Among the many tricks that fandroids (Android fanboys) use to argue against users of iOS devices is market share – Android is just installed on more devices than iOS. Of course, ignoring the fact that they’re comparing thousands of phones and tablets to just a few, they are technically (meaninglessly) right.
Current research on mobile device trends is now finding that daily iOS activations have finally been eclipsed by Android activations, meaning that iOS, and the 10 devices (4 iPod Touches, 2 iPads, and 4 versions of the iPhone) that run it, are seeing fewer day-to-day activations than devices running Android.
Again, though, this is a bit flawed, in that it’s comparing thousands of mobile devices to just a small handful. Also worth noting is that Android, in addition to running on smart phones and tablets, also runs on a fair few “dumb” phones, and even a good number shoddy and under-powered notebooks.
Today, one of Google’s illustrious leaders even confirmed the news – Google’s VP of Engineering, Andy Rubin, confirmed these stats, and made it clear that Android is now officially eclipsing iOS devices. According to Rubin, Android is growing considerably faster than iOS, which, in my opinion, remains to be seen – the hold of a platform isn’t just in how many people use it, but how their using it, whether or not it’s truly fitting into their lives.
Another factor to consider is that many people are putting off purchasing iOS devices at the moment. iPad 2 aside, consumers are looking forward to September – a month when Apple traditionally releases iPod updates (possibility of a new iPod Touch), and a month in which Apple may very well release the iPhone 5 this year.
So, considering that Android is, by raw activation numbers, spanking iOS, should Apple be worried? No, they shouldn’t. Despite the raw numbers, Apple is still more successful than ever with sales of iOS devices, making records every time they release a new product, and making an increasingly large profit from iOS devices year to year.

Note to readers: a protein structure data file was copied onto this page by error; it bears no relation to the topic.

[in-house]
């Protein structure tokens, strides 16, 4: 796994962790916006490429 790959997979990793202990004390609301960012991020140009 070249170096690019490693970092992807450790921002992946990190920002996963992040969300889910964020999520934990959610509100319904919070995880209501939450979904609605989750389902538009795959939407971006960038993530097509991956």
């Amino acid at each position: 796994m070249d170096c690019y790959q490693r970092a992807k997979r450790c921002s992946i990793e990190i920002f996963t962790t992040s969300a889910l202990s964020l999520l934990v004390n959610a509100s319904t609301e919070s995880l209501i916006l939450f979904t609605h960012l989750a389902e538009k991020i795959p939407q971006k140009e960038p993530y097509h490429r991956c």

The sole reason behind Android’s success is the fact that they have thousands of devices from all manufacturers to choose from, versus the total past-to-present lineup of a whopping total of 10 iOS devices. Also in their favor is the fact that most people would rather pay $300 for a low-quality piece of junk than fork out $500 for a much more premium product.
If the tables were turned, and Google only had one set of devices to market Android with, do you really think Andy Rubin would be so cheerful? I think not. Without the ability to install Android on a gazillion cheap no-brand crap-tastic asian cellphones, smart phones, and tablets, Android would currently be a forgotten term living alone on the Island of Misfit Toys.
In the end, I would argue that Apple is still coming out the winner in all this – it’s already been shown time and time again that iOS users download more apps (and have so many more to choose from), are more likely to actually use their device’s web browser, and are, on the whole, seemingly much more satisfied with their devices (based on actual usage patterns). Isn’t that where the real victory lies? I’d like to think so.
Your thoughts? Sound off in the comments!